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August 05, 2005

Something Stinks in Louisiana

We spent the day yesterday at the Louisiana State Penitentiary at Angola, where 5,108 men with life sentences (at least 66 years) are spending the remainder of their days. It’s a farm, really, 116,000 acres surrounded on three sides by the Mississippi Rivers, scattered with low building filled with men and surrounded by razor wire and towers with armed guards.

Life in prison has a character all its own when prisoners know their last days will be there. While time in a southern work camp is rarely easy, the experience of prisoners at Angola is really what they make of it. If they have years of good conduct, they see a lot more of the acreage and they experience remarkable freedom within the confines of the farm. Screw up and they'll spend 23 hours a day looking at the walls of 6 X 9 cell.

There’s much to say about Angola and much has, indeed, been written about this unique place. We were there to discuss the plans of the children’s ministry called Awana to connect children with their incarcerated fathers in a remarkable event on September 10 , and to get them memorizing Scripture together, even though they will spend almost all of their days apart.

But I came away with a grinding, insipid sickness about the most obvious reality of Angola, which has nothing to do with the way the fine warden and his staff run the place: 80% of the men at Angola are African-American. Yes, 80% of the men sentenced to life in the state of Louisiana are black.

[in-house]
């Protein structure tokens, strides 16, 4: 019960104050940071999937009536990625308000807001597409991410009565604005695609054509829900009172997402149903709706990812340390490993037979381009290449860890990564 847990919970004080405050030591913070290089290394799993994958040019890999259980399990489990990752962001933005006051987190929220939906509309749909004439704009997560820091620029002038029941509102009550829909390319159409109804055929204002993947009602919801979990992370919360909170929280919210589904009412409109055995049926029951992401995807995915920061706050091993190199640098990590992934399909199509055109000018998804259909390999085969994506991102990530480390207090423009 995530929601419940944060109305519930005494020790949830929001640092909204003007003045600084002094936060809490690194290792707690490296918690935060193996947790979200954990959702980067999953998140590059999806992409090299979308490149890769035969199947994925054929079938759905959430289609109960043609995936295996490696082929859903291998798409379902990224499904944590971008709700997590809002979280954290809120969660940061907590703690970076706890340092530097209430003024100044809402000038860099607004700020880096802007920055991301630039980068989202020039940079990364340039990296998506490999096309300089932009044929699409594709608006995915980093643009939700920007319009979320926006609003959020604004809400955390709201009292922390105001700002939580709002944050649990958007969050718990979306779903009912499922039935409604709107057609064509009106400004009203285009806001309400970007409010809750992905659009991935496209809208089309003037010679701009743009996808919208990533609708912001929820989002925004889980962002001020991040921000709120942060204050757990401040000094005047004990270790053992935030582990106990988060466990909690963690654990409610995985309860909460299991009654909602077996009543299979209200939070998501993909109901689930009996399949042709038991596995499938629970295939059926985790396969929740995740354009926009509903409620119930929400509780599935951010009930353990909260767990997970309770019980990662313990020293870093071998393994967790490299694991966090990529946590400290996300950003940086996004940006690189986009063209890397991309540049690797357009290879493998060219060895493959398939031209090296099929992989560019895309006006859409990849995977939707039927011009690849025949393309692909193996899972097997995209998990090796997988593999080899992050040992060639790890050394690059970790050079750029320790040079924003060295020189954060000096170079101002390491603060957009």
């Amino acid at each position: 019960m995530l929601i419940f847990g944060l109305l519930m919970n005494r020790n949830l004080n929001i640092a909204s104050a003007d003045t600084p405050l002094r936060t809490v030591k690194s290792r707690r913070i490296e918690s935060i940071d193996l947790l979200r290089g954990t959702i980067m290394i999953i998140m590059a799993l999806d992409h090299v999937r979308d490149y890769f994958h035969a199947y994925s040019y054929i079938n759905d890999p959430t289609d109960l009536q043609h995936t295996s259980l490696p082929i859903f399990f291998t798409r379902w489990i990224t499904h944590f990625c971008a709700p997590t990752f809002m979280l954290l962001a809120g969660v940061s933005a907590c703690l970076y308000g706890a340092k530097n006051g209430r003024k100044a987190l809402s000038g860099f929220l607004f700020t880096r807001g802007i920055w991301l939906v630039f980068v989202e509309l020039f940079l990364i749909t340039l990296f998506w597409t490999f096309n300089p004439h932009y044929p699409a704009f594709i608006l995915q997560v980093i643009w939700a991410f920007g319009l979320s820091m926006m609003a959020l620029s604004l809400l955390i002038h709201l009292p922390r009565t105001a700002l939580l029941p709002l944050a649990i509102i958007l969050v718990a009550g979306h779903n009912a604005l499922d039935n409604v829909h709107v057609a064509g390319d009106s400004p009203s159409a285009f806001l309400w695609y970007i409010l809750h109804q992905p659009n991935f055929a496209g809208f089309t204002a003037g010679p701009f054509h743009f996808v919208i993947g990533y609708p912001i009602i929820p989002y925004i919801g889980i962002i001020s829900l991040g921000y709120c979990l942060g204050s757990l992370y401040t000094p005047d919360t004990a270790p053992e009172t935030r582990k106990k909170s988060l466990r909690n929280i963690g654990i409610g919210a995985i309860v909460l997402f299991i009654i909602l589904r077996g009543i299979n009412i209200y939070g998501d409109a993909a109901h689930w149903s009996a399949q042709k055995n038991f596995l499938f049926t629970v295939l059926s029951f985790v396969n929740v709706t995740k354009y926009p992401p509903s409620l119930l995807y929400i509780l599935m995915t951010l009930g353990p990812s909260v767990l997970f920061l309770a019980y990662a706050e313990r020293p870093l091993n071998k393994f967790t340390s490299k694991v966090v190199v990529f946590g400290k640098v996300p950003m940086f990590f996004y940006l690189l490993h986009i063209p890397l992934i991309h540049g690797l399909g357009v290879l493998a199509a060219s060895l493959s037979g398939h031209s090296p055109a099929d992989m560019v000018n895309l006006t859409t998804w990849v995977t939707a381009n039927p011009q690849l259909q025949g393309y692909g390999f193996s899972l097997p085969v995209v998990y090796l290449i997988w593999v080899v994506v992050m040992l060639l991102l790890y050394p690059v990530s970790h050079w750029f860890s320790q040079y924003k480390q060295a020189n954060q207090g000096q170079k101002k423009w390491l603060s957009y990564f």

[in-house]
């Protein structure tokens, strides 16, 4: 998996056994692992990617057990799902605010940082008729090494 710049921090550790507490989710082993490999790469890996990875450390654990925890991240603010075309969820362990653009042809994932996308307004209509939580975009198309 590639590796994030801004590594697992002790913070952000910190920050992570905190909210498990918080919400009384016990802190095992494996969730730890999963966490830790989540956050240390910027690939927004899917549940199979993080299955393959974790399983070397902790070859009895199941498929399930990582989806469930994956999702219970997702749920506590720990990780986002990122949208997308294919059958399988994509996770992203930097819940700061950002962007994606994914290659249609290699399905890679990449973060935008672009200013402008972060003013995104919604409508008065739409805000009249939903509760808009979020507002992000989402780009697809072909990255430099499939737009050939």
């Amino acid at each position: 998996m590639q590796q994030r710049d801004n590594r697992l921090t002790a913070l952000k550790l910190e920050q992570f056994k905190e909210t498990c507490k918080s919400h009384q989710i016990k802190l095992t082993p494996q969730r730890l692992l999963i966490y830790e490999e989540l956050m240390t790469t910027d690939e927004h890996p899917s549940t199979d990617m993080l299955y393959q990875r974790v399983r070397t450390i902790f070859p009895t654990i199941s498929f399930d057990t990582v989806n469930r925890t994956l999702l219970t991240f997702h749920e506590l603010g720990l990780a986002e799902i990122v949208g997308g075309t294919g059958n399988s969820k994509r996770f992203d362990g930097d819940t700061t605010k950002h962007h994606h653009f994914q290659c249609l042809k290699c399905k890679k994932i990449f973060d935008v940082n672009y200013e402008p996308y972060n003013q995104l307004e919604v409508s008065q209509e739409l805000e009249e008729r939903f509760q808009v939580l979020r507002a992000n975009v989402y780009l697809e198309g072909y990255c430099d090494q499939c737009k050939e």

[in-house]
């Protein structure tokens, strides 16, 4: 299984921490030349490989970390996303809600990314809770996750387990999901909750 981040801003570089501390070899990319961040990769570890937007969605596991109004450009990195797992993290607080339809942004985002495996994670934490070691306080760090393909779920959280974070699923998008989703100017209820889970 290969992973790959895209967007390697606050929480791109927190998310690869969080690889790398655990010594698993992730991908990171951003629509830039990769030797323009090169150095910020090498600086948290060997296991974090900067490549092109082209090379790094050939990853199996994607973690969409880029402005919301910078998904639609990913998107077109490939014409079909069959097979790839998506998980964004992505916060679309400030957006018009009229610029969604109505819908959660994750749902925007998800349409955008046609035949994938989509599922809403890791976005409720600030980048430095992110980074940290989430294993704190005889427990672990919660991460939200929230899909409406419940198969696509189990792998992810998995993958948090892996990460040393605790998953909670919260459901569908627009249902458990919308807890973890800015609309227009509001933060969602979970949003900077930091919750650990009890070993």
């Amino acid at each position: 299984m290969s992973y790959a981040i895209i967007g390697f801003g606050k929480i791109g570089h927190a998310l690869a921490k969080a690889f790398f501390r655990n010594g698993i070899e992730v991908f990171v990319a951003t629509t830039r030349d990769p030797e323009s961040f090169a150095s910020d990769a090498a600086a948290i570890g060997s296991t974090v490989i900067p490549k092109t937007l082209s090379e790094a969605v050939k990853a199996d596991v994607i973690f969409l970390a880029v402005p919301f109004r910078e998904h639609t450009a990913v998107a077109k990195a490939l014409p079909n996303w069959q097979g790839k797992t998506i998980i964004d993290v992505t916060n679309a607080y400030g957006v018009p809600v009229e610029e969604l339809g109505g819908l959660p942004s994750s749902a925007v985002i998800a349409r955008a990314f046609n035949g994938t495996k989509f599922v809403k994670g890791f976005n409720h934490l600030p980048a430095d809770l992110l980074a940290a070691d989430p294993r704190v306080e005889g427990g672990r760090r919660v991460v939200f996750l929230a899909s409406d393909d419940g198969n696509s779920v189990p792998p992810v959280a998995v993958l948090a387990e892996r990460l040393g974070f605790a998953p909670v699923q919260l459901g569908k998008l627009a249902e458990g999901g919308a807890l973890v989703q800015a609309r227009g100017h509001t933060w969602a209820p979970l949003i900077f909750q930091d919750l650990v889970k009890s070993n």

I spent the day in prison seeing results, not studying causes. But as I drove the two plus hours back to New Orleans, there was the recurring thought that something here is screwed up in a big way. Something stinks, and it's coming from Louisiana.

It may be that the black culture is producing thugs. It may be that poverty is a great predictor of criminal behavior and poverty besets the black publication far more in Louisiana. It may be that the criminal justice system in the state is far more likely to arrest and convict a black man than a white man, and far more likely to sentence a black man to life in prison than a white man. And it may be all of these things.

Angola is a remarkable place with a lot of bad people and a lot of rather good ones. You can sense that God is at work in there, where the sins are grievous and well-known, where there is little hope aside from the hope God provides, and where redemption is strikingly obvious.

But something needs to be done to address the problem of this state throwing so many black bodies into a farm of bondage with too many cement walls.

Posted by Jim at August 5, 2005 06:43 PM

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